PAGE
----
Temporomandibular Joint (TMJ) Syndrome

Temporomandibular (tem-po-ro-man-DIB-yoo-lar) joint syndrome refers to symptoms caused by problems with the joint that joins the jawbone to the skull.

What Is Temporomandibular Joint Syndrome?

The temporomandibular joint (TMJ) is the name for the jaw joint, one of which is located on each side of the head. These joints connect the lower jaw, or mandible (MAN-di-bul), to the temporal (TEM-po-ral) bone, which is one of a pair of bones that form the lower part of the skull. The temporomandibular joint acts as both a hinge and a gliding joint; together the pair of joints allows the jaw to open and close and to slide from side to side.

Temporomandibular joint syndrome refers to cases in which the joints do not function properly. This syndrome may cause pain, difficulty opening and closing the mouth, or problems with chewing and swallowing, as well as other symptoms.

What Are the Causes of Temporomandibular Joint Syndrome?

TMJ syndrome can be caused by dislocated temporomandibular joints or by inherited problems with the joints. In the condition called bruxism (BRUK-siz-um), some people grind their teeth during sleep or times of stress, which can lead to TMJ syndrome. Malocclusion (mal-o-KLOOzhun), when teeth do not fit together properly; whiplash injuries * * are other causes of TMJ syndrome.

Side view of a temporomandibular joint.

Side view of a temporomandibular joint.
Illustration by Frank Forney. © 2016 Cengage Learning®.

What Are the Symptoms of Temporomandibular Joint Syndrome?

Because the TMJ is located near many important nerves going between the brain and many parts of the body, the symptoms can be felt in parts of the body that do not seem related to the TMJ. Millions of Americans report some of the following symptoms:

How Is Temporomandibular Joint Syndrome Diagnosed and Treated?

Doctors or dentists ask the patient to describe the symptoms, and then they examine the patient. Sometimes, x-rays and MRIs * are used to examine the joints to diagnose TMJ syndrome.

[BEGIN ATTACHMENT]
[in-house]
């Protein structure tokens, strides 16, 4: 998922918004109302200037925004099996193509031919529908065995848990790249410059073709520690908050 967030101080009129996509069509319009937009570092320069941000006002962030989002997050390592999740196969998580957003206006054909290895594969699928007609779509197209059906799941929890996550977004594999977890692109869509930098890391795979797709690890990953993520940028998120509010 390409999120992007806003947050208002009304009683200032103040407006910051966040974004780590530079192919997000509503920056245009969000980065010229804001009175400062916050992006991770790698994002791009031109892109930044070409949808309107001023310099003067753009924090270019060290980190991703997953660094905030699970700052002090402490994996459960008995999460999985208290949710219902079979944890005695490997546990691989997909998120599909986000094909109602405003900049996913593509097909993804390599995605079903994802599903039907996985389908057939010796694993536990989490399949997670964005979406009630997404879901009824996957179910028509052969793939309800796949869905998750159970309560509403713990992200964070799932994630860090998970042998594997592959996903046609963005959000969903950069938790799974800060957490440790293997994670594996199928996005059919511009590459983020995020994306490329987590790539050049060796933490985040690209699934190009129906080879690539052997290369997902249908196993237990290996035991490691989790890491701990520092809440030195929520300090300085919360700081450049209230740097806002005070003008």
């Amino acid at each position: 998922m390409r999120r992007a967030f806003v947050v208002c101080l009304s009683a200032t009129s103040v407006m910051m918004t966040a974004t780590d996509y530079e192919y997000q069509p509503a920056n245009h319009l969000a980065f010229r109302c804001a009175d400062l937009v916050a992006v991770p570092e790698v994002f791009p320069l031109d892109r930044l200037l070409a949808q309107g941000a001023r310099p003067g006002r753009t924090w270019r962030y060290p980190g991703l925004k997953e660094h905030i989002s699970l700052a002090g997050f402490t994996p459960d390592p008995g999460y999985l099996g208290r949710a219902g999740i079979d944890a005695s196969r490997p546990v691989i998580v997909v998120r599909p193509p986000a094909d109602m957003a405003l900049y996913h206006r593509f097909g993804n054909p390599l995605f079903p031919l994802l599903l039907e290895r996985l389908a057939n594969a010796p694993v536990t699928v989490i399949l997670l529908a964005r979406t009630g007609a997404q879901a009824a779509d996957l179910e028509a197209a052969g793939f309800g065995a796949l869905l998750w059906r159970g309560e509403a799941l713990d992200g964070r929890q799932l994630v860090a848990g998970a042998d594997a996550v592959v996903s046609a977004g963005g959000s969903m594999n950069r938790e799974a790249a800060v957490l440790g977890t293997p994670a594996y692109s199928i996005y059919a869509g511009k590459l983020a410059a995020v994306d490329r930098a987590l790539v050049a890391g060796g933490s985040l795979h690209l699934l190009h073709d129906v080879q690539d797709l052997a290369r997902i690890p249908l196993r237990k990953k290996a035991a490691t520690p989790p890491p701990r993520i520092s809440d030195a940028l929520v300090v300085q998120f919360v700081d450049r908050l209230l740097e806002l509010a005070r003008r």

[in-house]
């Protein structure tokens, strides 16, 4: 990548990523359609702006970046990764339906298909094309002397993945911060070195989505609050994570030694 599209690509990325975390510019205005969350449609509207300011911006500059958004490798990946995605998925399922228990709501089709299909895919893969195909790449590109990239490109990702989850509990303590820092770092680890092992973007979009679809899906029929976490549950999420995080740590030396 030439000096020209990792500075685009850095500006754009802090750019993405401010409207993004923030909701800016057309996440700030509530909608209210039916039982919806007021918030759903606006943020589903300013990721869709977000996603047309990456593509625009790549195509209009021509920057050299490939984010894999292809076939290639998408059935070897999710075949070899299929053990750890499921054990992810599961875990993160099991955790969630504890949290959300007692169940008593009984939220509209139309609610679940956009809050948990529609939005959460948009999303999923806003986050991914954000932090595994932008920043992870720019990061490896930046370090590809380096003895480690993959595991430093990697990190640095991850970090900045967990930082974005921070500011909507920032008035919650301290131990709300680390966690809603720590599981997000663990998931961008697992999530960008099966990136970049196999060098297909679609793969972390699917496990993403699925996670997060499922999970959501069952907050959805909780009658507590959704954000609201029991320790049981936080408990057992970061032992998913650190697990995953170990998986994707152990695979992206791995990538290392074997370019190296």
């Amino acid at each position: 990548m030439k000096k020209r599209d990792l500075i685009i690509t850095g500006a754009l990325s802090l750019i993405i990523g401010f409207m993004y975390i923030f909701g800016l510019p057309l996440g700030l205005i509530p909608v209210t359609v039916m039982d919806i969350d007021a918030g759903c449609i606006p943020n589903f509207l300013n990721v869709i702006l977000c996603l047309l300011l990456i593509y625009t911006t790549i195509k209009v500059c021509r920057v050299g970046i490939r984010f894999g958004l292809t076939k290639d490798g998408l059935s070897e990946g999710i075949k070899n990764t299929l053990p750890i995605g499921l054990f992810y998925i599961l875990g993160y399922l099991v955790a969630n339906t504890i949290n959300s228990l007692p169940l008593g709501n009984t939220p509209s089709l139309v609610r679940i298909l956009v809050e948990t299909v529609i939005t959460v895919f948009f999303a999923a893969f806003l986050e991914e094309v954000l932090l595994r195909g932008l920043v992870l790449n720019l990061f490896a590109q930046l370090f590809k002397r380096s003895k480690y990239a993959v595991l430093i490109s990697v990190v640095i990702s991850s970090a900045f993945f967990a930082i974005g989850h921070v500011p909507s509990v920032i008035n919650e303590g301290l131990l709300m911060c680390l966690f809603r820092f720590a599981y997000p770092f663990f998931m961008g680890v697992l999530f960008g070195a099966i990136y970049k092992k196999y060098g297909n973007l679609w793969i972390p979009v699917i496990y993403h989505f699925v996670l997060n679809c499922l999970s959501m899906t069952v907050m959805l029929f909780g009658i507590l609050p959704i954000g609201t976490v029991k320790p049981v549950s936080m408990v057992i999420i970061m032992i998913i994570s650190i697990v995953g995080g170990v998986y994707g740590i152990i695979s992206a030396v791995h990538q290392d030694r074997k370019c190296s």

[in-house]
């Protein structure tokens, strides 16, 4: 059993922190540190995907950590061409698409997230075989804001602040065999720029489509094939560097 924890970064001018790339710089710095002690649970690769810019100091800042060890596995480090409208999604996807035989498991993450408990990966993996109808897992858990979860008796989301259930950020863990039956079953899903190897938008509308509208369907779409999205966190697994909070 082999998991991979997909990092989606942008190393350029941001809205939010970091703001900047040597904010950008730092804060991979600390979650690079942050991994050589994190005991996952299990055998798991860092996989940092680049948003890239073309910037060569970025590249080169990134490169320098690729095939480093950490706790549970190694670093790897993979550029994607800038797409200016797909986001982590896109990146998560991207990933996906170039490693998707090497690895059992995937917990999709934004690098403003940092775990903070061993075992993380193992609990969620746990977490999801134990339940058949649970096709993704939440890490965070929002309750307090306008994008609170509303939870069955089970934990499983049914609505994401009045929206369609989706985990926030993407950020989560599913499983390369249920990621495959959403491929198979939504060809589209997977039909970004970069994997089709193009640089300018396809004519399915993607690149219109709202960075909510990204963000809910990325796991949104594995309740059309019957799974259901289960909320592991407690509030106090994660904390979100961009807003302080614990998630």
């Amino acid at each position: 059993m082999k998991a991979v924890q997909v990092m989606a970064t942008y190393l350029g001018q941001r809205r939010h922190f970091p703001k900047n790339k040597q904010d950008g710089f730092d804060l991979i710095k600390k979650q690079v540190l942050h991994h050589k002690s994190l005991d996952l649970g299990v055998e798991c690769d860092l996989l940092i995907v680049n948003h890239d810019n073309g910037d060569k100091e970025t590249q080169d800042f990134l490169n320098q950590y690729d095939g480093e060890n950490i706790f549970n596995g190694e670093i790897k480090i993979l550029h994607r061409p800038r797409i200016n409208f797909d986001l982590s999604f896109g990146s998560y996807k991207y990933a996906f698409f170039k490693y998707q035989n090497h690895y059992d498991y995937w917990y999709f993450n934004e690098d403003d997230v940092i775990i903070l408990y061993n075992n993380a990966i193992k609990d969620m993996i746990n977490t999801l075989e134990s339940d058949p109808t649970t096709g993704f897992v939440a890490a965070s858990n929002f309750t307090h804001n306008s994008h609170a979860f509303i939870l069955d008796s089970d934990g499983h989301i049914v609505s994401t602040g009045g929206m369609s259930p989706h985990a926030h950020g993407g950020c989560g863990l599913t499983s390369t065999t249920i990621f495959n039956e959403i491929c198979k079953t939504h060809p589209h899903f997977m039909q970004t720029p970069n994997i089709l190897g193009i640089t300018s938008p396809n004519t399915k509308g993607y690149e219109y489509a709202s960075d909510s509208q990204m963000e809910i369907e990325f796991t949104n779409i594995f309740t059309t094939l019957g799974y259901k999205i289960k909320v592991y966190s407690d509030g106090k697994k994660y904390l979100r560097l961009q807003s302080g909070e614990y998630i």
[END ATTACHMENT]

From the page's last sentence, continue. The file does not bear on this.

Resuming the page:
Hot compresses and over-the-counter pain medications may help relieve TMJ syndrome. Stress management and mouth guards worn at night can help eliminate teeth grinding and its effects.

See also Arthritis • Headache • Stress and Stress-Related Illness


Books and Articles

Tsai, Vivian. “Temporomandibular Joint Syndrome.” Medscape, March 24, 2015. http://emedicine.medscape.com/article/809598-overview (accessed November 17, 2015).


MedlinePlus. “Temporomandibular Joint Dysfunction.” U.S. National Library of Medicine. https://www.nlm.nih.gov/medlineplus/temporomandibularjointdysfunction.html (accessed November 17, 2015).

National Institute of Dental and Craniofacial Research. “TMJ Disorders.” http://www.nidcr.nih.gov/oralhealth/Topics/TMJ/TMJDisorders.htm (accessed November 17, 2015).


American Association of Oral and Maxillofacial Surgeons. 9700 West Bryn Mawr Ave., Rosemont, IL 60018-5701. Toll-free: 800-822-6637. Website: http://www.myoms.org (accessed November 17, 2015).

American Dental Association. 211 East Chicago Ave., Chicago, IL 60611-2678. Telephone: 312-440-2500. Website: http://www.ada.org (accessed November 17, 2015).

TMJ Association. PO Box 26770, Milwaukee, WI 53226. Telephone: 262-432-0350. Website: http://www.tmj.org (accessed November 17, 2015).

* whiplash injuries describe general injuries to the spine and spinal cord at the junction of the fourth and fifth vertebrae (VERte-bray) in the neck occurring as a result of rapid acceleration or deceleration of the body.

* arthritis (ar-THRY-tis) refers to any of several disorders characterized by inflammation of the joints.

* MRI, which is short for magnetic resonance imaging, produces computerized images of internal body tissues based on the magnetic properties of atoms within the body.

  This information is not a tool for self-diagnosis or a substitute for professional care.